Synopses & Reviews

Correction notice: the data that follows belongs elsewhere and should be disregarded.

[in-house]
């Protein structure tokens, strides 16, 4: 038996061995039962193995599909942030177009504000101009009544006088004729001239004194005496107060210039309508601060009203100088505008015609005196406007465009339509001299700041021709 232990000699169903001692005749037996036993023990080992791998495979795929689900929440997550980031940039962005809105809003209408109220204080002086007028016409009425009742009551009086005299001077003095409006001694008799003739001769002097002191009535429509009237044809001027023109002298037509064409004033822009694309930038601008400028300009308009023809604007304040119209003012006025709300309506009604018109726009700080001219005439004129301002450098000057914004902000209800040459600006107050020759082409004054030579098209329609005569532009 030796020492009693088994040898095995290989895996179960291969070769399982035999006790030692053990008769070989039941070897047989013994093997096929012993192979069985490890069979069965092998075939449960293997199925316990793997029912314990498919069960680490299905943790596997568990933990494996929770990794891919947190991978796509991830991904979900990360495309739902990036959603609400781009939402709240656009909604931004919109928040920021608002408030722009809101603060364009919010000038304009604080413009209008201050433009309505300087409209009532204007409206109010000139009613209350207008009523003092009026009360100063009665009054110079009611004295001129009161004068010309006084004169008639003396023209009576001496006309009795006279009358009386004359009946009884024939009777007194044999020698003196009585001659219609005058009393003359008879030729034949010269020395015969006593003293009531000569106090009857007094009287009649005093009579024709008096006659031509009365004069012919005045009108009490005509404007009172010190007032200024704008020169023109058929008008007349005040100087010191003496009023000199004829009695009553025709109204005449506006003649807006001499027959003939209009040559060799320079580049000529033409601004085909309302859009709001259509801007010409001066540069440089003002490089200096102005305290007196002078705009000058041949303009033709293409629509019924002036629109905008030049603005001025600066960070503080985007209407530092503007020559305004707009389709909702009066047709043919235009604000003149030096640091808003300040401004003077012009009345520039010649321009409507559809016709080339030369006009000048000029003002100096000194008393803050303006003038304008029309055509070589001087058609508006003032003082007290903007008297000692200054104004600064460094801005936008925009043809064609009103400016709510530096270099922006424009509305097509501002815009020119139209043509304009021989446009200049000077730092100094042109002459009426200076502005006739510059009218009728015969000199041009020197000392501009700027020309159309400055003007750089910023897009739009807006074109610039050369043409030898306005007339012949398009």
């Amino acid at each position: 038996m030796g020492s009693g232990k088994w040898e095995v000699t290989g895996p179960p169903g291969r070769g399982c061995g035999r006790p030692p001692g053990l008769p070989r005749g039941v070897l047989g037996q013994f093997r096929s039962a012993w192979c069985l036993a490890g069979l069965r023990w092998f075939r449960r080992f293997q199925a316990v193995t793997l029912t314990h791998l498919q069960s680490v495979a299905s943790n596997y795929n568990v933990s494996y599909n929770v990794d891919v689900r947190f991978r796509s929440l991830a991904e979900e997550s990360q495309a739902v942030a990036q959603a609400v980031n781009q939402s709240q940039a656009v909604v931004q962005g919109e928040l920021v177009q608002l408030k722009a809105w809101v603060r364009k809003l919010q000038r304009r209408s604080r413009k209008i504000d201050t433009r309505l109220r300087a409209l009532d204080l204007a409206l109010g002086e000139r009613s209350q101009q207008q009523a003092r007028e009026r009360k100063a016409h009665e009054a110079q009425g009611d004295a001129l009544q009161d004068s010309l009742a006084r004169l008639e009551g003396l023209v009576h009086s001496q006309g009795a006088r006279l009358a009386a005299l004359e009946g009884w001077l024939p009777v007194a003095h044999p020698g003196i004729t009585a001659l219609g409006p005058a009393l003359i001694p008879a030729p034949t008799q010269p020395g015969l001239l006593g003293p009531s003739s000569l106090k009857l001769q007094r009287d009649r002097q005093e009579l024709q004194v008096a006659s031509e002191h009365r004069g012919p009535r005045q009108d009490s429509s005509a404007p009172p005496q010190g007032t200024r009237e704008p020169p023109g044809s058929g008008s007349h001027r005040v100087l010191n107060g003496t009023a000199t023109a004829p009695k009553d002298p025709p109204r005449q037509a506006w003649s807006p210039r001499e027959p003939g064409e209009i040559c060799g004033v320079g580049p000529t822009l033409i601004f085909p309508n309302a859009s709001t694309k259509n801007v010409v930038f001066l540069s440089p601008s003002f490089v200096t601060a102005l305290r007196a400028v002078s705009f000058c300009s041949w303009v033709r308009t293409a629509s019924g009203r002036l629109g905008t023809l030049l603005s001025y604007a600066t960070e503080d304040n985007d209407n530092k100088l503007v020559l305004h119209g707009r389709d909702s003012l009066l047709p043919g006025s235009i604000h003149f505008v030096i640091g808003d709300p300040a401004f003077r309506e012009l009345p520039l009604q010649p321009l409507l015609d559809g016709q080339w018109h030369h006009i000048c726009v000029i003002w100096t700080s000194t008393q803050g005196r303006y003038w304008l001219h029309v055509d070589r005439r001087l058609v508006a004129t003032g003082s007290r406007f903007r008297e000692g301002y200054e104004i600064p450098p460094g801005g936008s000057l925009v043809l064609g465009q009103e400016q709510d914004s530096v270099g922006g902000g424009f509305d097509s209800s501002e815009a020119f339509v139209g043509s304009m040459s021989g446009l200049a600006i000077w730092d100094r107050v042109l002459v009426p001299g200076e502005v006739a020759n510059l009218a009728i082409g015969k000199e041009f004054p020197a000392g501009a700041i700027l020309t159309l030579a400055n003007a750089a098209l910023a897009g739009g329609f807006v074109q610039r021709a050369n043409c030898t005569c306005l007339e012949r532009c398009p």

A rhetorical analysis of female stand-up comics that explores the relationships among humor, gender, and power in contemporary culture. How do contemporary American female comics perform onstage, and what does this performance revel about power relations in our culture as well as the existence of a "female" and, more specifically, "feminist" genre of stand-up comedy? In this long overdue study of women and stand-up comedy, Joanne R. Gilbert explores these questions to better illuminate the social, constructive, and cultural implications of power and gender in popular entertainment. Gilbert's research recognizes the problems that arise from assumptions made about the genres of "female" and "feminist" humor and ultimately suggests that these are part of a larger genre she calls "marginal humor." Performing Marginality provides a historical overview of female stand-ups and offers a taxonomy of comedic postures assumed by contemporary female comics, providing a useful way to categorize this often overlooked genre of performance. Performing Marginality also examines problems in existing studies on the subject, the politics involved with marginal humor, and the role of audience in comic performance. This book develops the notion of "performing marginality" not only as the way female comics perform their gender onstage, but as the means by which all of us construct, contest, and negotiate our gendered, racialized, and otherwise marked identities in everyday life. As a former professional stand-up comic and current scholar of communications and women's studies, Gilbert offers a unique perspective on gender, humor, and power through the lens of contemporary female comic performance.